SEO Quarterly Web Site Review: Villas of Distinction

Today, I'll offer some practical SEO advice to one of our readers about how to enhance their Web site's organic search engine traffic.

Hopefully, these folks will take my advice to heart, and act upon it, unlike the initial participant in this offer (MDC Wallcoverings -- yes, I'm calling you out). Not only did they not take my advice, they redesigned and relaunched their site with Flash navigation. I really don't like it when people waste my time.

Villas of Distinction, I know you'll be different. I know you'll walk away with some good tips, implement them, track the results, and let me know what you've gained in a few months time.

The Review

Villas of Distinction has an advantage that many of us don't have: this Web site is part of a larger, parent company of Web properties. I'm confident they have many resources to pull from, including copywriters, IT support and marketing-types. Even though they're trying to compete in one of the more competitive areas of SEO (travel), they can achieve any goal they set their minds to.

Aside from this, the Web site already has three of the key ingredients to success: Web site depth, links to the site, and age of domain.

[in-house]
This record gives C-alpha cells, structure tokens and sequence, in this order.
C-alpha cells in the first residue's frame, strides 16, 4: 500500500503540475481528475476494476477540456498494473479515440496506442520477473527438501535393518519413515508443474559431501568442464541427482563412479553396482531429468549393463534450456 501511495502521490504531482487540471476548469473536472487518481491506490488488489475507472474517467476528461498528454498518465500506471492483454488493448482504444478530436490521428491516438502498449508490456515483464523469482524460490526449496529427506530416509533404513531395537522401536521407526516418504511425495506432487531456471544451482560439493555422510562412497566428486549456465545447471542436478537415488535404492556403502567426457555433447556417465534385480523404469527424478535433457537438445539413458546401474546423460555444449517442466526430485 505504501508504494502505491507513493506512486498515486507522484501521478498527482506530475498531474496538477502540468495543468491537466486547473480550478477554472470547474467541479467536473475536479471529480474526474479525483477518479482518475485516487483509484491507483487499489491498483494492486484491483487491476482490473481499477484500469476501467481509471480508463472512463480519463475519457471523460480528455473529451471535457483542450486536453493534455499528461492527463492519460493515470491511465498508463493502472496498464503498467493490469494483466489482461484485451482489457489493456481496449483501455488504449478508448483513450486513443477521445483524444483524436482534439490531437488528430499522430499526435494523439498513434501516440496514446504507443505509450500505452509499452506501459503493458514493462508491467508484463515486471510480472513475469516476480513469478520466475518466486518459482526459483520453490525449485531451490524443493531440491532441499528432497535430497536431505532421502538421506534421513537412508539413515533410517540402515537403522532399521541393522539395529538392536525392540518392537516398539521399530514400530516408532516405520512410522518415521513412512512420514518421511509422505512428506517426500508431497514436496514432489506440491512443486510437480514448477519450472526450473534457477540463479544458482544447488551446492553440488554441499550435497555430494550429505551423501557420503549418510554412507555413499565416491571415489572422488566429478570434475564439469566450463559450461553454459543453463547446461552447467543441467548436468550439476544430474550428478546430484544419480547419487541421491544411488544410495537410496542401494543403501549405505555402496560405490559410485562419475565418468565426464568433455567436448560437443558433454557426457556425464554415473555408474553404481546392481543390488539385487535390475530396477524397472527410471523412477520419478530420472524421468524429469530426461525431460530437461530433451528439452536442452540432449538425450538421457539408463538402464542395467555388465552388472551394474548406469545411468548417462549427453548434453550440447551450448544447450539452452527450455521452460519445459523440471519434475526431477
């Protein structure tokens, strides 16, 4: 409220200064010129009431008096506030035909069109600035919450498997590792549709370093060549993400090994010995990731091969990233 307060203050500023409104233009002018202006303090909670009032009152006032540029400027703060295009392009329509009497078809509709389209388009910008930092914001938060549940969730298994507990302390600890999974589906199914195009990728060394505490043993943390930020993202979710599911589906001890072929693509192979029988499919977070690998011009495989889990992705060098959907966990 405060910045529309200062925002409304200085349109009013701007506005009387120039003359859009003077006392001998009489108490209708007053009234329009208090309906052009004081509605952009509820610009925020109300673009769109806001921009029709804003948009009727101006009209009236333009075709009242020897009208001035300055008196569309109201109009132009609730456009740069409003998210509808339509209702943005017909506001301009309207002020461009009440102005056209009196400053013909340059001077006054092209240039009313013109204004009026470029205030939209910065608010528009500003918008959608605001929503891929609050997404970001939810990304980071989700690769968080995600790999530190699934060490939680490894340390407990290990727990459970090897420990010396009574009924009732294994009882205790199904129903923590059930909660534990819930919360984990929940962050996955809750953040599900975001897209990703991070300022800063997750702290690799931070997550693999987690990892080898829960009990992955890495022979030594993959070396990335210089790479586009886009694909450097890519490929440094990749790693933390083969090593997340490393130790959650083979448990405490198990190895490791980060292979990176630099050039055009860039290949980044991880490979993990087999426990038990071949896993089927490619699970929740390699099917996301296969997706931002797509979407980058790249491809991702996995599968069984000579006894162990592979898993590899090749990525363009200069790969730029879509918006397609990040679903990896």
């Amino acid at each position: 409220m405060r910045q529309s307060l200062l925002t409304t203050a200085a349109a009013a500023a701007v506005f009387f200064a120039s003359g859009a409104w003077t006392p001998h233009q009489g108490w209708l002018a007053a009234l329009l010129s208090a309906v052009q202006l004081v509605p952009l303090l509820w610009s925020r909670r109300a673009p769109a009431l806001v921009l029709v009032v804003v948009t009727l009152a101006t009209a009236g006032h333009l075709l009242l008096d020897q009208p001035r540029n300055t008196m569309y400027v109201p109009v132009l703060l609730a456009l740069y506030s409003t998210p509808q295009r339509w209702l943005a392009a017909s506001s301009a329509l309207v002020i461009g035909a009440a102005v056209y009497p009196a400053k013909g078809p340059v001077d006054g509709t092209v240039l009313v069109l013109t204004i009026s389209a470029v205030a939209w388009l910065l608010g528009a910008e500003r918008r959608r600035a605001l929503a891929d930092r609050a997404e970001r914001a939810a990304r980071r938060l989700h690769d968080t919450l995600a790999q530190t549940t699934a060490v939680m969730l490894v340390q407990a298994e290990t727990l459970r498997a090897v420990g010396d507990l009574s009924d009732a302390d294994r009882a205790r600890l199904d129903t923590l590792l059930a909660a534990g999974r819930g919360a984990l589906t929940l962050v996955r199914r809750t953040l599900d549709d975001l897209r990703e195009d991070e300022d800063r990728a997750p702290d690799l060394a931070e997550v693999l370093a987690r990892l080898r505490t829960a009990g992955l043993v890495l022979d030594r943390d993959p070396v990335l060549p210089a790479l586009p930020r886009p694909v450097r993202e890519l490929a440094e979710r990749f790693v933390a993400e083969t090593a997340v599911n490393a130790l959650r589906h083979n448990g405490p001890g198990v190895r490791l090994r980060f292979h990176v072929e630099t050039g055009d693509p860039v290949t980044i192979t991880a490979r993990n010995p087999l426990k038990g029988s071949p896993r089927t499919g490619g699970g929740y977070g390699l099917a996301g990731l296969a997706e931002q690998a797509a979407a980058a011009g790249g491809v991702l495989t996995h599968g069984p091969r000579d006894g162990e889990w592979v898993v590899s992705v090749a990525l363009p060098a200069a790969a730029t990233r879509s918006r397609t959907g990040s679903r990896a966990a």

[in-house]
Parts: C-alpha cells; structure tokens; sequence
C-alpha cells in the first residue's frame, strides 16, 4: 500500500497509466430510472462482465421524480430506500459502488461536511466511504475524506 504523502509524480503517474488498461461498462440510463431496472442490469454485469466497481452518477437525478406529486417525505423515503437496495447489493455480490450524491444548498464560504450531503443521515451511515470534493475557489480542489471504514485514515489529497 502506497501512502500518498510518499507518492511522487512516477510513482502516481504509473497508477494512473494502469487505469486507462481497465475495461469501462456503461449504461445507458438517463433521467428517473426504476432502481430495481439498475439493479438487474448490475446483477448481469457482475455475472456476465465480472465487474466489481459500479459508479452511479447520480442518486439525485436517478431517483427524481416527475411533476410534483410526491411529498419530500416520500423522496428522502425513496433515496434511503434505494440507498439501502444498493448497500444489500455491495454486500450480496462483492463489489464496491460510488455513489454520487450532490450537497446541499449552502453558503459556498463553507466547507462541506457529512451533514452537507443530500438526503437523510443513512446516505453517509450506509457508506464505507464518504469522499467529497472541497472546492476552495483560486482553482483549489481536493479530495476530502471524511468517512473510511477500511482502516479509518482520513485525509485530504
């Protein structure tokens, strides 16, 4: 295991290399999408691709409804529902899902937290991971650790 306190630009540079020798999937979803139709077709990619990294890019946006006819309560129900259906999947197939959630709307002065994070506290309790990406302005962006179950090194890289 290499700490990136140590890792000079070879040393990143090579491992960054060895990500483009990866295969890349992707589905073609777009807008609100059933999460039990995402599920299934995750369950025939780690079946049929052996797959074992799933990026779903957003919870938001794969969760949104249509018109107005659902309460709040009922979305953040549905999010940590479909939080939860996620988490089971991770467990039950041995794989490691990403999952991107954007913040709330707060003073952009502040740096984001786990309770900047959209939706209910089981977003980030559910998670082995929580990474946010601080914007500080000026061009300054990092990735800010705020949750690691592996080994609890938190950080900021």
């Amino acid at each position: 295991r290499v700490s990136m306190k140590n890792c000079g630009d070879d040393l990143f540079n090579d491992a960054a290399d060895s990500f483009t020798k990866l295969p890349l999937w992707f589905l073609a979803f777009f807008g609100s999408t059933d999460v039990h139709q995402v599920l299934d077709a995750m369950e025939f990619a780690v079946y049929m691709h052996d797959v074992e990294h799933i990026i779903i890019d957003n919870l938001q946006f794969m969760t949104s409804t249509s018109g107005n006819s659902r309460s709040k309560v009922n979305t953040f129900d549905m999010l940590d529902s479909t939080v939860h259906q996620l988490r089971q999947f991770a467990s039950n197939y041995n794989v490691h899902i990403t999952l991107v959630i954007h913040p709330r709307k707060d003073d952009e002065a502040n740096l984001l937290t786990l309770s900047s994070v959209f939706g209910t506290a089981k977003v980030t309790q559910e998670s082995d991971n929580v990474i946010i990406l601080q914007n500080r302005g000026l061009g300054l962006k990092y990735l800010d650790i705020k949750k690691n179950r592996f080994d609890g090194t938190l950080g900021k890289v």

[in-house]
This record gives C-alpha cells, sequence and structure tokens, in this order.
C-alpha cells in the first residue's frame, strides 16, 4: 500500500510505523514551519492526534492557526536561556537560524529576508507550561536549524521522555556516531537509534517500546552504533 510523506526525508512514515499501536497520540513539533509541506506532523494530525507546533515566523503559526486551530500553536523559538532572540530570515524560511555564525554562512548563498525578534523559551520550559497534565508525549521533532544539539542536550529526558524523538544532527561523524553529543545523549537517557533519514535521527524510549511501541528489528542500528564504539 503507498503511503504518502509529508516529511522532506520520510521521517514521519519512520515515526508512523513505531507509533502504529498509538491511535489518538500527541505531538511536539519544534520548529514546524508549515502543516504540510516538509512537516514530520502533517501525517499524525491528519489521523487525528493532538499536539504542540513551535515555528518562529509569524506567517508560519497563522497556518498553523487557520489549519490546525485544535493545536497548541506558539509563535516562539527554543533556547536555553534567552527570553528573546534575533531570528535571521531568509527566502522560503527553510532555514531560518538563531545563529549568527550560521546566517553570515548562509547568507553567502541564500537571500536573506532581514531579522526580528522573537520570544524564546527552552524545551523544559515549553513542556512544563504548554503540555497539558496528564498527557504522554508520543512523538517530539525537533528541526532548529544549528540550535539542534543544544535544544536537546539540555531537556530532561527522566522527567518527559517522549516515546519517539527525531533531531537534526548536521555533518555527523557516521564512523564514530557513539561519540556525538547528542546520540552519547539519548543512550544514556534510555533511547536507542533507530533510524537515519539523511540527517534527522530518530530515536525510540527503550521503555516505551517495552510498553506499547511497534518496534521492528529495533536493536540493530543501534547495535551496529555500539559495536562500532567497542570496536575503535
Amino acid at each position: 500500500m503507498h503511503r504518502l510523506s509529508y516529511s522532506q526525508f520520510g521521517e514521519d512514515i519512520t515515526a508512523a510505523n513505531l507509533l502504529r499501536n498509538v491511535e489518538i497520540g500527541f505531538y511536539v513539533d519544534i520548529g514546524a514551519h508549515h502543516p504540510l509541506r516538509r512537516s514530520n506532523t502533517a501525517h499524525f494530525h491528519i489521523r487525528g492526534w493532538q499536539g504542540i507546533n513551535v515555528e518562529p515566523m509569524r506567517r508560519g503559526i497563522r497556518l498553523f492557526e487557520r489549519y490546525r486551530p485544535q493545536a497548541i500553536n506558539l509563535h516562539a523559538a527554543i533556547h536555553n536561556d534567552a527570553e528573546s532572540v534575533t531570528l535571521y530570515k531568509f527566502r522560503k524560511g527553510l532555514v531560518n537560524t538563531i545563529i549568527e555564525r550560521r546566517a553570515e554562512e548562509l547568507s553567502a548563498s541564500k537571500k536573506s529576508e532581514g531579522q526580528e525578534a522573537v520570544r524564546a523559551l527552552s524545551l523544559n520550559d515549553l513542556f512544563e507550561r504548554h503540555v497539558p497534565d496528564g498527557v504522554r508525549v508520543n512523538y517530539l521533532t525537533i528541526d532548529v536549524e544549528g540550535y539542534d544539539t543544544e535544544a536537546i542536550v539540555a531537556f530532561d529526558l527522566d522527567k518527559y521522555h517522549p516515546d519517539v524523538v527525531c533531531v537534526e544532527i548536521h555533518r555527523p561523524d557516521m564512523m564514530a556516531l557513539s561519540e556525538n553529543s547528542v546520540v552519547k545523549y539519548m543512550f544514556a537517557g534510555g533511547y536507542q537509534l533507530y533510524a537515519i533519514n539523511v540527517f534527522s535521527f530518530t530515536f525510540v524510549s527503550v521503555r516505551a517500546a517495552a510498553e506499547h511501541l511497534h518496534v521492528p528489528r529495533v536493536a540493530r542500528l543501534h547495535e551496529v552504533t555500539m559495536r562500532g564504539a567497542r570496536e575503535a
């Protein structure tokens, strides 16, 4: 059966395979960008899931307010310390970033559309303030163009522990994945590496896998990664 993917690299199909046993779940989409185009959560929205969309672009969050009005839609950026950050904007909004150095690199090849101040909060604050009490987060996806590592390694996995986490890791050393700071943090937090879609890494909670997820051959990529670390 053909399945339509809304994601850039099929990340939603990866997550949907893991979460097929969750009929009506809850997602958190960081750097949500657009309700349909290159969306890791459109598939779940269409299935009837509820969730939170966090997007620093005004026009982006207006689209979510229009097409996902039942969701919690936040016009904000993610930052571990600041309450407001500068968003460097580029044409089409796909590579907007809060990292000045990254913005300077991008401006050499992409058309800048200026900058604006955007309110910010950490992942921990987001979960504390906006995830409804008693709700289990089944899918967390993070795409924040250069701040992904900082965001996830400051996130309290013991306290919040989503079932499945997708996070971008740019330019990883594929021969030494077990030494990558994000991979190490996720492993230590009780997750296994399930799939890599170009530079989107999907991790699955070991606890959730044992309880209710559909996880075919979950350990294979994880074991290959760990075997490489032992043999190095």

To me, here are the goals (I wasn't able to confirm goals with the person who submitted this, as they didn't include a phone number in their plea to have the Web site reviewed -- sorry! I tried e-mailing you!):

  1. Already doing well for the head terms ("villa rentals," "luxury villa rentals" and such). Target the geographic opportunities ("Barbados villa rentals").
  2. More specific search traffic -- more qualified leads.

Keywords

While this Web site is already doing relatively well for the head terms of search (keywords that are searched much more often, but may not be as targeted as the "onesy and twosy" search phrases), the title tag on the home page reads "Home of Villa Rentals by Villas of Distinction" and the header/H1 on the home page is "Villas of Distinction." You'll see an image on the home page with the words "Luxury Villa Vacations Within Reach." Why not change that to text and make it the H1?